2. As evidenced by our outfits at the Spring Into Action 10k, I’m liking the combination of red and black. I also like hoods (it goes with the whole ‘Rogue’ theme), but I don’t really need any more warm red hooded sweatshirts, so at the same sale, I picked up this long sleeved top with a hood. It’s Crossfit branded, but that doesn’t bother me; with the warmer weather, I’m not sure how much more use I’ll get out of it till autumn, maybe for some early morning workouts.
  3. I’m on a bit of a Saucony kick right now.  My Saucony ISO Triumphs continue to serve me well, and provide the cushioning I like on the road. I’m happy enough with them that I got Saucony’s for trail running too.  They kept me on the trail in the very muddy 5 Peaks Terra Cotta run and I can’t wait to get more mileage on them.  Heck, even my wife is on the Saucony bandwagon…
  4. Another product I scored from Manpacks is this Everyman Jack Face Moisturiser.  I needed something for the post-shave, and I’m not looking any younger, so one way to keep the face protected is with some sunscreen (which I also like for preventing melanoma of course).  I always like killing two birds with one stone when I can.
Any new stuff that you’ve treated yourself (or been treated to)? Moms out there probably have Mother’s Day Wishlists….

Gear Corner: Reviewing the Skulpt Aim

Disclaimer: I was provided with the Skulpt Aim for review purposes by Raynforest.  All opinions are my own, and this post was not otherwise compensated.


No matter where you are on your fitness journey, you probably want to see some improvement from where you are now.  How can you know you’re improving if you can’t measure it? Going by feel has its merits, but it can be subjective based on what else you have going on; how well did you sleep the night before, what did you eat, how much stress are you under external sources, etc..  If you measure your athletic performance numerically, i.e. how fast you can run a certain distance, how much you can lift, at least you have some quantification, but it’s still subject to those daily variables I just mentioned.


Just about every fitness blogger has a post about why the scale isn’t a good measure of health and wellness, and Body Mass Index still gets a lot of mainstream attention, in spite of being tied to weight.  If an obese person whose weight comes from a spare tire of fat and a power lifter whose extra weight comes from gigantic muscles have the same height and weight, they’ll have the same BMI value, even though they present entirely different pictures, health-wise.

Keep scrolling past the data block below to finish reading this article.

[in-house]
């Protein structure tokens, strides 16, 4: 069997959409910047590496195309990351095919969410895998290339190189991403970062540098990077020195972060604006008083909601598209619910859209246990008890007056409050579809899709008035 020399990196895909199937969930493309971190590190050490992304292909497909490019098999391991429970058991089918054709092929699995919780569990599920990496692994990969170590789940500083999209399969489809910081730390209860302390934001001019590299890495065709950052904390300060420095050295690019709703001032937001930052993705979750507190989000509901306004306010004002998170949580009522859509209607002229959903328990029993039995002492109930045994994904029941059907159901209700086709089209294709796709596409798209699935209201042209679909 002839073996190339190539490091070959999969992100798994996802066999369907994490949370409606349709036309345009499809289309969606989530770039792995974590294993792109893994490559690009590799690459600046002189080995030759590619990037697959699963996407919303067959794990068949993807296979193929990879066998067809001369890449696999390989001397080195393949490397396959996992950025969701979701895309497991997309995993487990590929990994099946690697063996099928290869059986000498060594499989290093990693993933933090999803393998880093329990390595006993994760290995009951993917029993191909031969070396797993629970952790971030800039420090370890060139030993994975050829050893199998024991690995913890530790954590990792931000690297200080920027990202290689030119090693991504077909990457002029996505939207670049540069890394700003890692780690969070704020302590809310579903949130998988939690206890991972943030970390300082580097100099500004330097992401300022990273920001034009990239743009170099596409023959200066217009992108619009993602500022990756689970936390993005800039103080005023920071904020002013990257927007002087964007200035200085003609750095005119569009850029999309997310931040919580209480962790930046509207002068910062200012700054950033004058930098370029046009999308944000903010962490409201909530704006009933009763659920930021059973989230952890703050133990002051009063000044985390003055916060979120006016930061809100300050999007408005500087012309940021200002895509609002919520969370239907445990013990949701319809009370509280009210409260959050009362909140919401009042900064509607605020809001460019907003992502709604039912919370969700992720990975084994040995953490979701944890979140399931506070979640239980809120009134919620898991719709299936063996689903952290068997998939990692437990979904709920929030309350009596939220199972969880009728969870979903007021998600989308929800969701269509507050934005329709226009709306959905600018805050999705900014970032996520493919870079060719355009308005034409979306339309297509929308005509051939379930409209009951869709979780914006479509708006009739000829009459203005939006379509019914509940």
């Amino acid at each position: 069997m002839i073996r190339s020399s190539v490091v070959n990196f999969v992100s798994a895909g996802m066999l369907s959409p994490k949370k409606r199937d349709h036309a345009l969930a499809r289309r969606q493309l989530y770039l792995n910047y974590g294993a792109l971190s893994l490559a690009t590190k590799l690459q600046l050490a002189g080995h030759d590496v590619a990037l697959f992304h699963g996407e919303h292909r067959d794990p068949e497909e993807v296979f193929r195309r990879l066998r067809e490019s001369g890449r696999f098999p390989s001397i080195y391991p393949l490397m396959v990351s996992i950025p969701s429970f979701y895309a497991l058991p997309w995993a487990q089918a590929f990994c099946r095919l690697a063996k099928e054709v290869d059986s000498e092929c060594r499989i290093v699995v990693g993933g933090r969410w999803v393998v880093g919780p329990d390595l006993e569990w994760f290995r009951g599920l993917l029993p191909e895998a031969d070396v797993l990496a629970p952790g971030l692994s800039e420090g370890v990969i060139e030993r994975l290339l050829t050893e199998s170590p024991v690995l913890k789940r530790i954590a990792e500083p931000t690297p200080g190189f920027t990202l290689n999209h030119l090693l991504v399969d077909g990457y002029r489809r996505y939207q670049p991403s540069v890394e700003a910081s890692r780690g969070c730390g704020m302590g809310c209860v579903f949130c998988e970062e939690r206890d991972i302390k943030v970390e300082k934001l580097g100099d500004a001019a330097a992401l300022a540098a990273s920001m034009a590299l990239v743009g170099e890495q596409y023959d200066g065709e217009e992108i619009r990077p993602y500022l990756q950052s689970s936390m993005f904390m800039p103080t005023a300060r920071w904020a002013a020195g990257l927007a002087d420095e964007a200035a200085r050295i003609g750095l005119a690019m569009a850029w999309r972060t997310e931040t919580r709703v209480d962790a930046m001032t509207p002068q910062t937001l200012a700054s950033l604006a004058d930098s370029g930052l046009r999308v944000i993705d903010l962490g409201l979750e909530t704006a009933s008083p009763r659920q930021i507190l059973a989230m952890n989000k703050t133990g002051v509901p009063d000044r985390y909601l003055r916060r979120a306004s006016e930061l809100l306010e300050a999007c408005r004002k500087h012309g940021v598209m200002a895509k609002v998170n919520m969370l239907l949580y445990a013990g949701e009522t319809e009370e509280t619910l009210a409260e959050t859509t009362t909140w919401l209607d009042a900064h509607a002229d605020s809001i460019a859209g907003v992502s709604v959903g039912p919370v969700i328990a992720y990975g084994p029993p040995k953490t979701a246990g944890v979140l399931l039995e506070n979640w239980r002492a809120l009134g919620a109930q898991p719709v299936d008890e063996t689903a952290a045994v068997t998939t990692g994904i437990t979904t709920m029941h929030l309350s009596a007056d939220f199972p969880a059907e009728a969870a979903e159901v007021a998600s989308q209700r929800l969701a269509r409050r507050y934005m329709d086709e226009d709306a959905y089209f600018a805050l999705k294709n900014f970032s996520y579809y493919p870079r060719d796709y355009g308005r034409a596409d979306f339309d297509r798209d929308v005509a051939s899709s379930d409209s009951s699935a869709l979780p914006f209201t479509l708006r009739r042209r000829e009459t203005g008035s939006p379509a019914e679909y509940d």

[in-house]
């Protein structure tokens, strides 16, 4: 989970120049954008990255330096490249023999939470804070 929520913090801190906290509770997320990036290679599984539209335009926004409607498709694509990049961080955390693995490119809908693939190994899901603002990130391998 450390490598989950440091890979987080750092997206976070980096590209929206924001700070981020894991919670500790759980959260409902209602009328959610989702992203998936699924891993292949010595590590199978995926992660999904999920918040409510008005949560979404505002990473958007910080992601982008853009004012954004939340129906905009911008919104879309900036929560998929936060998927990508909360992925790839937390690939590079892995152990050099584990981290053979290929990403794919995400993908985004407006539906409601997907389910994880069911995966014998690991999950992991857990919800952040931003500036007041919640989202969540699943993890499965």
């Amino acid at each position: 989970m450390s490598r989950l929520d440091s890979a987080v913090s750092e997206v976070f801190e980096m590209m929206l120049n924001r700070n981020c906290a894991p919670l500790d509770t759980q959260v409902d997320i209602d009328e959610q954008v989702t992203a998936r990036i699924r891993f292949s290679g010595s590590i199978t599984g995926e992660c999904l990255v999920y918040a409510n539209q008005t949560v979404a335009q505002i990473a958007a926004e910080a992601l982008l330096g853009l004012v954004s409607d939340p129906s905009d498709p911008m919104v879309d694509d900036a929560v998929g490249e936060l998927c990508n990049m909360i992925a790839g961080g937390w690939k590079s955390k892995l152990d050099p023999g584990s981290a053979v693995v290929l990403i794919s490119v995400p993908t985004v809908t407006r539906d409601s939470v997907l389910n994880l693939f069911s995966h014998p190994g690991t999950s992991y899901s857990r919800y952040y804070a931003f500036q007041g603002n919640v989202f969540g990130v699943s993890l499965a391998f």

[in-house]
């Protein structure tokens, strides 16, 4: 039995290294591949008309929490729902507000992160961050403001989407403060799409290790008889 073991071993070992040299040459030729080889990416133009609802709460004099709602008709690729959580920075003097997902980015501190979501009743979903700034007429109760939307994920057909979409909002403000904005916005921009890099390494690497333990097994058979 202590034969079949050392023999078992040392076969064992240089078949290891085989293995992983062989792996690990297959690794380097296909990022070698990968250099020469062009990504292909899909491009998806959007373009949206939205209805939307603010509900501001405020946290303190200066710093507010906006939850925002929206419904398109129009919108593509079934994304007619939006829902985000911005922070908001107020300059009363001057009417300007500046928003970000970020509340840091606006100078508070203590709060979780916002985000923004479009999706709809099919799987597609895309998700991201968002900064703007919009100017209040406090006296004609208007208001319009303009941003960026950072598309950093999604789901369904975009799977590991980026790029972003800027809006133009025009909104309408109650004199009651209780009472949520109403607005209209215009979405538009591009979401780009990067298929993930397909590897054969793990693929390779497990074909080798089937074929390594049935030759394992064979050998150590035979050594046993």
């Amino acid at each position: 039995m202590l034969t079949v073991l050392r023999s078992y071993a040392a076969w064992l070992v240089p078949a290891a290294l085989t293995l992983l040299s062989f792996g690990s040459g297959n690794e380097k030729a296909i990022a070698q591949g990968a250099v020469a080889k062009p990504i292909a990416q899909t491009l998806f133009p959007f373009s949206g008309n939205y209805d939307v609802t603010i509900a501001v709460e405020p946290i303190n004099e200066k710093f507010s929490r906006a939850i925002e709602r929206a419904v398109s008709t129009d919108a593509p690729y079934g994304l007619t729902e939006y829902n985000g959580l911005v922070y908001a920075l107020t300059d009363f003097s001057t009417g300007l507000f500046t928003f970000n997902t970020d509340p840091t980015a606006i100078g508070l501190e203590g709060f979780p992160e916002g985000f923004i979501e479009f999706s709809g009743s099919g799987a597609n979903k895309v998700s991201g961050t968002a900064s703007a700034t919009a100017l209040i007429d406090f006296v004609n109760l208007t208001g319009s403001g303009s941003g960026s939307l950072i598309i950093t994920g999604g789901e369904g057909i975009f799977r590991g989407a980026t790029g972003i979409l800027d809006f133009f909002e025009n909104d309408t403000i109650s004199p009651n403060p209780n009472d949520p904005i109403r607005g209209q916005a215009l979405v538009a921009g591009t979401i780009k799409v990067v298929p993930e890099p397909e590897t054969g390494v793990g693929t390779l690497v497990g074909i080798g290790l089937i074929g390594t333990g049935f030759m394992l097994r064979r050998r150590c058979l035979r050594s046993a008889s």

Body fat seems to be a decent thing to measure, most of us would like less, and certain types of fat (e.g visceral) or locations (belly) are linked to many negative health outcomes.  The most accurate test of body fat involves getting immersed in a tank of water which makes it terribly inconvenient for tracking at regular intervals.  Calipers are accurate if you really know what you’re doing; I got myself a cheaper more ‘entry-level’ pair last year, but I’ll be darned if I could get similar measurements from day to day.  Bathroom scales that use bio-electric impedance analysis sound promising (I have one that I use from time to time), but trying to get a measurement of your whole body’s fat composition from the soles of your feet seems sketchy, and indeed there are a whole bunch of dependencies like not having eaten, slept or exercised within something like 5 hours of the measurement (when would those conditions ever be satisfied realistically?).


Enter the Skulpt Aim.  You take measurements directly on different parts of the body; the general snapshot it asks for takes for measurements: right side bicep, abdominals, tricep and quadriceps.  You can also measure (left and/or right) hamstrings, glutes, calves, upper back, lower back, biceps and  forearms.


The Skulpt Aim also measures MQ or Muscle Quality, which Skulpt equates to IQ, except for muscles rather than intellectual ability.  Higher MQ scores correlate with stronger, leaner, more defined and firm muscles. That way, you can measure how your training regimen is improving your physique and physiology, muscle by muscle.

Skulpt Aim – The Device Itself


When I got my hands on the Skulpt Aim, I was pleased to see it had a relatively simple interface.  One button on the left side for powering on/off or selecting a menu entry and two buttons on the right side for scrolling through menu entries – one up, one down. The sensors are at the back, and the screen is on the front, with fairly simple menus.


Once you get your user profile set up with a few basic stats about your gender, height and weight etc. the device walks you through how to take the basic measurements including showing an instructional video, right on the device itself!  I’ll admit for a split-second I thought the device had a camera, because it looked like a first-person view through it as I was lining it up with my bicep, until I notice that the bicep in question was better toned and more hairless than my own…